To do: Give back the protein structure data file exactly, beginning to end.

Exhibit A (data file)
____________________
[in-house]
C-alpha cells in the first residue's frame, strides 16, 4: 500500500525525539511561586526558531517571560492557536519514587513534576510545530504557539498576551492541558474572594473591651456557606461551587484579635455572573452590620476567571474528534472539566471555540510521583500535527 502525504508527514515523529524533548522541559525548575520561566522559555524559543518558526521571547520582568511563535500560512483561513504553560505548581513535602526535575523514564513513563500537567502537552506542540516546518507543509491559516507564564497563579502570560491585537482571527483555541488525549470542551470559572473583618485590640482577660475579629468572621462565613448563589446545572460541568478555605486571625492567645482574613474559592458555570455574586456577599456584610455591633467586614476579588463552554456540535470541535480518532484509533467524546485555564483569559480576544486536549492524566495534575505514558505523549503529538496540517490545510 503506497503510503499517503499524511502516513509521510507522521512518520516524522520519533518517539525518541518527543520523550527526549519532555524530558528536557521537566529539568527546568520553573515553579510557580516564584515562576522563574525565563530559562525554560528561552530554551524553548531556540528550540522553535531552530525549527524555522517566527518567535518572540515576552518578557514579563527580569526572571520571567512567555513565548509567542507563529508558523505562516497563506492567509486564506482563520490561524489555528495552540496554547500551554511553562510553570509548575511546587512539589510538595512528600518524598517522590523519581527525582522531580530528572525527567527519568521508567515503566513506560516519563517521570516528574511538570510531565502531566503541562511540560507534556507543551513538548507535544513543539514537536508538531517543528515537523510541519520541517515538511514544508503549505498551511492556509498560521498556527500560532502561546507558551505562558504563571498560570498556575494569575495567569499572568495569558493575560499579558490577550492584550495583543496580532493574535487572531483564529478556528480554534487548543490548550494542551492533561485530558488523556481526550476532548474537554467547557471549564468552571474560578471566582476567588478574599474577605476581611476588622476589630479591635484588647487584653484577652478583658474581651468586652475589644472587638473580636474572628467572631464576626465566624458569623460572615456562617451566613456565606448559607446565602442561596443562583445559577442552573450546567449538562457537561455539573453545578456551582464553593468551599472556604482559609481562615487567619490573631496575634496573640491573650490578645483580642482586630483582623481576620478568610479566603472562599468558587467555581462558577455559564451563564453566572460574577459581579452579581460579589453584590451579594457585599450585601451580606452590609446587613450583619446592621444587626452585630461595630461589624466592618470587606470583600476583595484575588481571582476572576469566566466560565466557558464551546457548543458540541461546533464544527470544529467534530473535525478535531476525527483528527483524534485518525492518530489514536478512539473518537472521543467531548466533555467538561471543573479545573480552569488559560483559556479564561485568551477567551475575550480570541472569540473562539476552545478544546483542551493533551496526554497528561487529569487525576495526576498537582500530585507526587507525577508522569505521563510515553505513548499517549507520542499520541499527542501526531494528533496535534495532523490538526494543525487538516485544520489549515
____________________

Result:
[in-house]
C-alpha cells in the first residue's frame, strides 16, 4: 500500500525525539511561586526558531517571560492557536519514587513534576510545530504557539498576551492541558474572594473591651456557606461551587484579635455572573452590620476567571474528534472539566471555540510521583500535527 502525504508527514515523529524533548522541559525548575520561566522559555524559543518558526521571547520582568511563535500560512483561513504553560505548581513535602526535575523514564513513563500537567502537552506542540516546518507543509491559516507564564497563579502570560491585537482571527483555541488525549470542551470559572473583618485590640482577660475579629468572621462565613448563589446545572460541568478555605486571625492567645482574613474559592458555570455574586456577599456584610455591633467586614476579588463552554456540535470541535480518532484509533467524546485555564483569559480576544486536549492524566495534575505514558505523549503529538496540517490545510 503506497503510503499517503499524511502516513509521510507522521512518520516524522520519533518517539525518541518527543520523550527526549519532555524530558528536557521537566529539568527546568520553573515553579510557580516564584515562576522563574525565563530559562525554560528561552530554551524553548531556540528550540522553535531552530525549527524555522517566527518567535518572540515576552518578557514579563527580569526572571520571567512567555513565548509567542507563529508558523505562516497563506492567509486564506482563520490561524489555528495552540496554547500551554511553562510553570509548575511546587512539589510538595512528600518524598517522590523519581527525582522531580530528572525527567527519568521508567515503566513506560516519563517521570516528574511538570510531565502531566503541562511540560507534556507543551513538548507535544513543539514537536508538531517543528515537523510541519520541517515538511514544508503549505498551511492556509498560521498556527500560532502561546507558551505562558504563571498560570498556575494569575495567569499572568495569558493575560499579558490577550492584550495583543496580532493574535487572531483564529478556528480554534487548543490548550494542551492533561485530558488523556481526550476532548474537554467547557471549564468552571474560578471566582476567588478574599474577605476581611476588622476589630479591635484588647487584653484577652478583658474581651468586652475589644472587638473580636474572628467572631464576626465566624458569623460572615456562617451566613456565606448559607446565602442561596443562583445559577442552573450546567449538562457537561455539573453545578456551582464553593468551599472556604482559609481562615487567619490573631496575634496573640491573650490578645483580642482586630483582623481576620478568610479566603472562599468558587467555581462558577455559564451563564453566572460574577459581579452579581460579589453584590451579594457585599450585601451580606452590609446587613450583619446592621444587626452585630461595630461589624466592618470587606470583600476583595484575588481571582476572576469566566466560565466557558464551546457548543458540541461546533464544527470544529467534530473535525478535531476525527483528527483524534485518525492518530489514536478512539473518537472521543467531548466533555467538561471543573479545573480552569488559560483559556479564561485568551477567551475575550480570541472569540473562539476552545478544546483542551493533551496526554497528561487529569487525576495526576498537582500530585507526587507525577508522569505521563510515553505513548499517549507520542499520541499527542501526531494528533496535534495532523490538526494543525487538516485544520489549515